18 May 2019
Gold Prices Looking to Remain High in 2019. Here’s Why
Gold has been a “safe haven” investment for a long time now, with investors looking at the precious metal as a way to hedge against high inflation and market volatility. More so following the financial crisis of 2008, making it one of the most reliable markets through the last decade. Despite this, 2018 wasn’t a particularly good year for gold, with its price dipping. Will 2019 bring good news for the yellow metal? Some say that geopolitical and economic changes expected in 2019 might have a positive impact. Here’s a look at what to expect.
Definitely Not a Golden Run in 2018In August 2018, gold price fell below the key US$1,200 per troy ounce mark. This was the first time in more than two and a half years that gold depreciated and its worst losing streak since 2013. Even the growing US-China trade war and turmoil faced by emerging economies could not attract more investors to this safe haven asset, as it normally should have. Quartz News said, “Analysts pin most of the blame on the dollar. Its unexpected strength usurped the yellow metal as skittish investors preferred haven assets.” But several news agencies have taken a more positive stance in 2019. Among them, CNN Business holds an optimistic view about the future of gold prices in 2019, stating, “Since the August nadir, gold has started to regain some of its lustre.”
Positive Developments Expected in 2019 for Gold PricesThe demand for the yellow metal increased in 2019 from the 2018 levels. In January, there was a shift in the positive direction. At the start of 2019, 22 carat and 24 carat gold were priced a little over US$426 and US$455, respectively, for 10gm. This increase in price signalled an increased interest among investors in the metal. It is expected that many global factors that emerged in 2017 and 2018, along with the risks observed in 2018, will play a defining role in determining gold prices in 2019. Apart from this, we can also see the development of a new set of trends that will be crucial in determining its demand. A combination of all these factors will, in turn, affect both long-term and short-term gold price behaviour. Some things that could turn the tide in favour of gold in 2019 are:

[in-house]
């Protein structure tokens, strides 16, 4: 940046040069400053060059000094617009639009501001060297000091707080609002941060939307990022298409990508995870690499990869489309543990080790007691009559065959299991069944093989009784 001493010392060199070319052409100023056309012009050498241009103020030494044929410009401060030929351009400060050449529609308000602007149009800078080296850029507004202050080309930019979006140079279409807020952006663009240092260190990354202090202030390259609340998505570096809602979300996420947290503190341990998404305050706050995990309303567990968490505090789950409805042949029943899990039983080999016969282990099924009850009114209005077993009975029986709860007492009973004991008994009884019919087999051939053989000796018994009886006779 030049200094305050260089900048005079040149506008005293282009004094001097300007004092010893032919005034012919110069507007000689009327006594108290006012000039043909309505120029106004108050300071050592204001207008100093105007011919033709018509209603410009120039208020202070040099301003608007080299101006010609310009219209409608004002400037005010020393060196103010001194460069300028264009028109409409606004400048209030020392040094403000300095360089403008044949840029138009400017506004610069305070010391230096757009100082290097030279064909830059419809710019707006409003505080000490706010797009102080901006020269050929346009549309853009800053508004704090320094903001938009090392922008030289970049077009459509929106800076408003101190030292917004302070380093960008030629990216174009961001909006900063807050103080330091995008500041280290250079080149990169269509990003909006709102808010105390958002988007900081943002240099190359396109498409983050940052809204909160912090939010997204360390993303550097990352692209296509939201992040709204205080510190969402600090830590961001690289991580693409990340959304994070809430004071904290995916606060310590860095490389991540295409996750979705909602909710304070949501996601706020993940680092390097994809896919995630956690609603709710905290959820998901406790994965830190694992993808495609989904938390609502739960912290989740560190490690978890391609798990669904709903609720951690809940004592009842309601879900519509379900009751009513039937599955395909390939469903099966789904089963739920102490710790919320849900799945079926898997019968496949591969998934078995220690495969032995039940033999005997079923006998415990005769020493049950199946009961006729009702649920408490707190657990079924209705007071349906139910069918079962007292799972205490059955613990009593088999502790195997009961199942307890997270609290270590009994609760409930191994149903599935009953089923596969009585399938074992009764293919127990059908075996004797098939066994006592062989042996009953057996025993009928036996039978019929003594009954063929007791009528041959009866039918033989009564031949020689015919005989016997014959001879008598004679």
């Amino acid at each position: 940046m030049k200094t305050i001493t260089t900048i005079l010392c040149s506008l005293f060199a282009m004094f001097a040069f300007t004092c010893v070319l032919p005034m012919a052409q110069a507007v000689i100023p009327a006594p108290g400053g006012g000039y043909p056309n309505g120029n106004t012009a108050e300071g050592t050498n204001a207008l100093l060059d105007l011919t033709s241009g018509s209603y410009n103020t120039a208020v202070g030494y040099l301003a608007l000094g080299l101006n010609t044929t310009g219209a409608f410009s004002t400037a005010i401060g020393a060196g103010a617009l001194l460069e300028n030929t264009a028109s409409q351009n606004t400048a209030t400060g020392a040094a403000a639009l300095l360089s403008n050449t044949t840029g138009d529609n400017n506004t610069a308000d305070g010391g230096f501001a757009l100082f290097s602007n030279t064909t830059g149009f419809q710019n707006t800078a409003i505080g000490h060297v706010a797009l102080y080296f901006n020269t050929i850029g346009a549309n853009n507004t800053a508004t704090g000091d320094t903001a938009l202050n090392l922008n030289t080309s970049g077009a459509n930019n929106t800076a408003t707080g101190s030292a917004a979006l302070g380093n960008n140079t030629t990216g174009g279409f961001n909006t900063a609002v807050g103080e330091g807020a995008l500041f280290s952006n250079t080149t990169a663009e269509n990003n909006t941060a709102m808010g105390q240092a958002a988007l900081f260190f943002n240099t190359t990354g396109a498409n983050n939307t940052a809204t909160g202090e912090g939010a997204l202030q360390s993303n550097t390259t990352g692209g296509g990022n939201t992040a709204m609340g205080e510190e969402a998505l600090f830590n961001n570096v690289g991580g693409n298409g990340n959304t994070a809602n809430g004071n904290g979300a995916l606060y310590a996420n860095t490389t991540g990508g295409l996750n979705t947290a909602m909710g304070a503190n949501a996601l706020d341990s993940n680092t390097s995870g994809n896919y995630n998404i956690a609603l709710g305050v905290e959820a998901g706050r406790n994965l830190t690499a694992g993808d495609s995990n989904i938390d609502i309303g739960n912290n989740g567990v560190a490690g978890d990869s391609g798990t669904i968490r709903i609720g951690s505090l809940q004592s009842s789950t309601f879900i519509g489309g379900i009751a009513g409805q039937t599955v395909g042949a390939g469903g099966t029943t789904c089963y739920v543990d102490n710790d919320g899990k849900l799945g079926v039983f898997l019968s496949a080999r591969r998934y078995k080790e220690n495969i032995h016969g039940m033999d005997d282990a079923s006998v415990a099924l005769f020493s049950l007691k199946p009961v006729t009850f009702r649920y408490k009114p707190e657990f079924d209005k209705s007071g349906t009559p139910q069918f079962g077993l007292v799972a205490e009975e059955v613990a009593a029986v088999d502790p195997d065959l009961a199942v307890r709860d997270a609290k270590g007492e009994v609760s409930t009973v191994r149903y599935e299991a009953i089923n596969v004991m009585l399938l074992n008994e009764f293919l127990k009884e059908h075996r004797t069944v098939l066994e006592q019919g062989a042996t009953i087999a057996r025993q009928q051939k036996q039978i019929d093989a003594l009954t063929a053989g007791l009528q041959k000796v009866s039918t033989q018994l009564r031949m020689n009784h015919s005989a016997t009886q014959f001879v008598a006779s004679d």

- Although gold may face challenges due to high interest rates and strengthening of the US dollar, the impact of these factors is expected to be limited, as the Fed has shown a neutral stance.
- Economic reforms in the gold markets will continue to support demand for the precious metal in technology, jewellery and as a form of investment.
- An increase in market uncertainty and protectionist economic policies could raise the importance of gold as a hedge among investors.
US Dollar Unlikely to Affect Gold PricesDespite the market risk likely being high, interest rates and the strength of the US dollar could act as obstacles to an upside in gold prices. But still, federal interest rates alone are not enough to prevent investors from purchasing the metal. This has been seen during 2004-2007, in 2016 and the early part of 2018. So, a nexus of high interest rates and strong US dollar may heavily affect gold price, but it is unlikely to make a significant difference. More so given that there have been indications that the US dollar may experience a slowdown.
- The first indication has been the DXY Index. This is a measure of the relative direction of dollar price movement against a collection of key currencies. The DXY has already increased by about 10% from its 2008 levels. In 2016, a similar trend was seen, which was followed by a major price correction.
- Secondly, the positive effect of high interest rates on the US dollar will be reduced when the Fed’s policy stance becomes neutral. Since the recent increase in strength was due to accommodative policies of other central banks, a neutral attitude will be given importance.
- Thirdly, the Trump administration has, on various occasions, expressed frustration with the competitive disadvantage caused by a strong dollar.
- Finally, central banks of emerging economies have continued to diversify their exposure to the US dollar.